Boeing’s 737 Max 10 is scheduled to take off on its maiden flight on 18 June, beginning a certification campaign that Boeing aims to end in time for deliveries to start in 2023.
The airframer’s flightplan calls for the jet to depart Renton, Washington at about 10:00 local time, fly for about 2h and land at Boeing Field, the company says, adding that the schedule could change.
Boeing launched the CFM International Leap-1B-powered Max 10 – the largest of the family – in June 2017 at the Paris air show. It previously expected to deliver the first aircraft in 2020 but has twice delayed this amid the Max grounding and Covid-19 pandemic.
The jet can carry 188-204 passengers in two classes, has 3,300nm (6,100km) range and is 1.6m (5ft 3in) longer than the next-smallest variant, the Max 9.
The stretched fuselage meant Boeing needed to extend the Max 10’s main landing-gear.
To avoid redesigning the wheel-well, Boeing added a lever to the gear that lets it extend 241mm (9.5in) upon rotation during take-off. When pilots retract the gear, a “shrinking mechanism” pulls in a cylinder, letting the gear fit into the standard wheel-well, Boeing has said.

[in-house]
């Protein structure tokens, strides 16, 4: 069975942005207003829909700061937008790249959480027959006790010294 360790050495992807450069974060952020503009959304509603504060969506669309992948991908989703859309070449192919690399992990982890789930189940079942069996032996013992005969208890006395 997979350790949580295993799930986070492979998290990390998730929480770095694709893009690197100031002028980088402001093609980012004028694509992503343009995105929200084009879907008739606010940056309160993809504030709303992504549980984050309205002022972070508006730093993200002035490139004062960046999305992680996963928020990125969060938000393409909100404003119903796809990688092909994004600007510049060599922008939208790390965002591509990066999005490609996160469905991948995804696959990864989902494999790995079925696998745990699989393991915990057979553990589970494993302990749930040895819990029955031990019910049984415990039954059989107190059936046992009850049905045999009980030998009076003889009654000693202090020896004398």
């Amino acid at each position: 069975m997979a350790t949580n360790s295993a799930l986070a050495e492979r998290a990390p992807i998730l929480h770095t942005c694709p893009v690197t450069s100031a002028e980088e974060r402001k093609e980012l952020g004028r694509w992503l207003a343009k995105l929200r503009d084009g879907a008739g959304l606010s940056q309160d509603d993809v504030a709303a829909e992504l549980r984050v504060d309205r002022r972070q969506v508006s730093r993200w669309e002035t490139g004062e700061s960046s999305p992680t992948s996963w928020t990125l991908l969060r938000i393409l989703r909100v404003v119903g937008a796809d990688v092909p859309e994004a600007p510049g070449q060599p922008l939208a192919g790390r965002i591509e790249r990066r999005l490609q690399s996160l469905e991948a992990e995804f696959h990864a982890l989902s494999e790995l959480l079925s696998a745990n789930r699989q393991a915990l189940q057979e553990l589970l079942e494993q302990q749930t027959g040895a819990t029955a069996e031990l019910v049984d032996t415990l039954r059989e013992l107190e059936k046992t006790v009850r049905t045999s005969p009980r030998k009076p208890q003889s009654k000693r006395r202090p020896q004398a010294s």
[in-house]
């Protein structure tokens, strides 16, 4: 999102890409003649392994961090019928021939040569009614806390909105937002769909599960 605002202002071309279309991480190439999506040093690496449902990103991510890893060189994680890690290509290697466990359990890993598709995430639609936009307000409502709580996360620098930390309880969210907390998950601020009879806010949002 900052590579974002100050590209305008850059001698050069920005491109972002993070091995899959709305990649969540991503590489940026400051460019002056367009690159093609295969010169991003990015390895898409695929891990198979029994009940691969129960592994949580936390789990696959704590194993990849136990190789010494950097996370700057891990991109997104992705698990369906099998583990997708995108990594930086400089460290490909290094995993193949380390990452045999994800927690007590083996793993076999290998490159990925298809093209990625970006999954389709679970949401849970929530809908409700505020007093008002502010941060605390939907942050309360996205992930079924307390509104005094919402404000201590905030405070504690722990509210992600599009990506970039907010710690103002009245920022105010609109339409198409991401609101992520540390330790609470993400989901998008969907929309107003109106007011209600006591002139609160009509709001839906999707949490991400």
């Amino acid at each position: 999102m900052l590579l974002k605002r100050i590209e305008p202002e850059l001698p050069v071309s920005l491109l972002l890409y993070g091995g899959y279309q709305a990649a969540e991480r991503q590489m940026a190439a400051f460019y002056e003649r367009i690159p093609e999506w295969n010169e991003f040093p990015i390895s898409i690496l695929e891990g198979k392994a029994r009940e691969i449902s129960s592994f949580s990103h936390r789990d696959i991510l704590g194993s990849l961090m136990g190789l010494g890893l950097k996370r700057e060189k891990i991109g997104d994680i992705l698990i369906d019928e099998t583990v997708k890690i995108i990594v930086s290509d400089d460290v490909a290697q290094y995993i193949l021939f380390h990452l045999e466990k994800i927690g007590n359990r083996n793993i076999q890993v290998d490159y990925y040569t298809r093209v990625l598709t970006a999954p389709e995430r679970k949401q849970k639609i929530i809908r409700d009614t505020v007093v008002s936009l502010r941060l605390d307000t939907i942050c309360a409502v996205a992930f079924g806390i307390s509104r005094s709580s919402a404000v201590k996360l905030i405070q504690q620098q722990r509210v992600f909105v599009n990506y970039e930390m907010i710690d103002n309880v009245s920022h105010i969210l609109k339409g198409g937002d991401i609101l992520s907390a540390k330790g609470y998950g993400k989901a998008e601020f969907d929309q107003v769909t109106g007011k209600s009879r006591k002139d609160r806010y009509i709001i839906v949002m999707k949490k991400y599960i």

Boeing rolled out the first 737 Max 10 in November 2019.
Max 10 sales have been relatively muted. Boeing holds 431 Max 10 orders. Top customers include United Airlines (88 orders), Vietjet Air (80), Lion Air (50), Flydubai (50) and Gol (30), according to Cirium data.
The Max 10 competes with Airbus’s A321neo, the largest variant of the European airframer’s A320neo line-up. The jets have similar capacity, with the A321neo carrying 180-240 passengers.
But A321neos have more range – 4,000nm for the baseline variant and an advertised 4,700nm for the in-development A321XLR.
Boeing’s three other major Max variants are now flying. The Max 8 and Max 9 are in service and the smallest version, the Max 7, remains in flight testing after making its maiden flight in 2018. Boeing aims to hand over the first Max 7 in 2022.